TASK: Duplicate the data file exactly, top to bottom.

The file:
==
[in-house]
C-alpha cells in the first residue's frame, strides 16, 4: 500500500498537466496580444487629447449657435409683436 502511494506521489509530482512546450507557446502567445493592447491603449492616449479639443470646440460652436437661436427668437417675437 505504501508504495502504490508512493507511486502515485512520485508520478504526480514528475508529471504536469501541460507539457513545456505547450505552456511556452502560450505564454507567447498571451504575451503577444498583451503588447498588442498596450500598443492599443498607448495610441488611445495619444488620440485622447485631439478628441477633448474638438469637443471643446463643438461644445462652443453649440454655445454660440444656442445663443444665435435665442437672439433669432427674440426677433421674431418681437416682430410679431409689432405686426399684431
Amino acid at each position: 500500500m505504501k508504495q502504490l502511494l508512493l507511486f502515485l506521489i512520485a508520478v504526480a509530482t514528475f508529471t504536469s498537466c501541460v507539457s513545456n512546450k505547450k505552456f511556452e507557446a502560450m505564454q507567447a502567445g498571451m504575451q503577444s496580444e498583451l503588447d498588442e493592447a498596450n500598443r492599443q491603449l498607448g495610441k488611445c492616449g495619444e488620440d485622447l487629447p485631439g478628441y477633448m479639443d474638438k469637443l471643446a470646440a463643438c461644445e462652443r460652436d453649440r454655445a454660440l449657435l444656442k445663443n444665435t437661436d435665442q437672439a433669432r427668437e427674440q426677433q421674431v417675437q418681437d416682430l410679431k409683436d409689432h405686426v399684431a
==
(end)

[in-house]
C-alpha cells in the first residue's frame, strides 16, 4: 500500500498537466496580444487629447449657435409683436 502511494506521489509530482512546450507557446502567445493592447491603449492616449479639443470646440460652436437661436427668437417675437 505504501508504495502504490508512493507511486502515485512520485508520478504526480514528475508529471504536469501541460507539457513545456505547450505552456511556452502560450505564454507567447498571451504575451503577444498583451503588447498588442498596450500598443492599443498607448495610441488611445495619444488620440485622447485631439478628441477633448474638438469637443471643446463643438461644445462652443453649440454655445454660440444656442445663443444665435435665442437672439433669432427674440426677433421674431418681437416682430410679431409689432405686426399684431
Amino acid at each position: 500500500m505504501k508504495q502504490l502511494l508512493l507511486f502515485l506521489i512520485a508520478v504526480a509530482t514528475f508529471t504536469s498537466c501541460v507539457s513545456n512546450k505547450k505552456f511556452e507557446a502560450m505564454q507567447a502567445g498571451m504575451q503577444s496580444e498583451l503588447d498588442e493592447a498596450n500598443r492599443q491603449l498607448g495610441k488611445c492616449g495619444e488620440d485622447l487629447p485631439g478628441y477633448m479639443d474638438k469637443l471643446a470646440a463643438c461644445e462652443r460652436d453649440r454655445a454660440l449657435l444656442k445663443n444665435t437661436d435665442q437672439a433669432r427668437e427674440q426677433q421674431v417675437q418681437d416682430l410679431k409683436d409689432h405686426v399684431a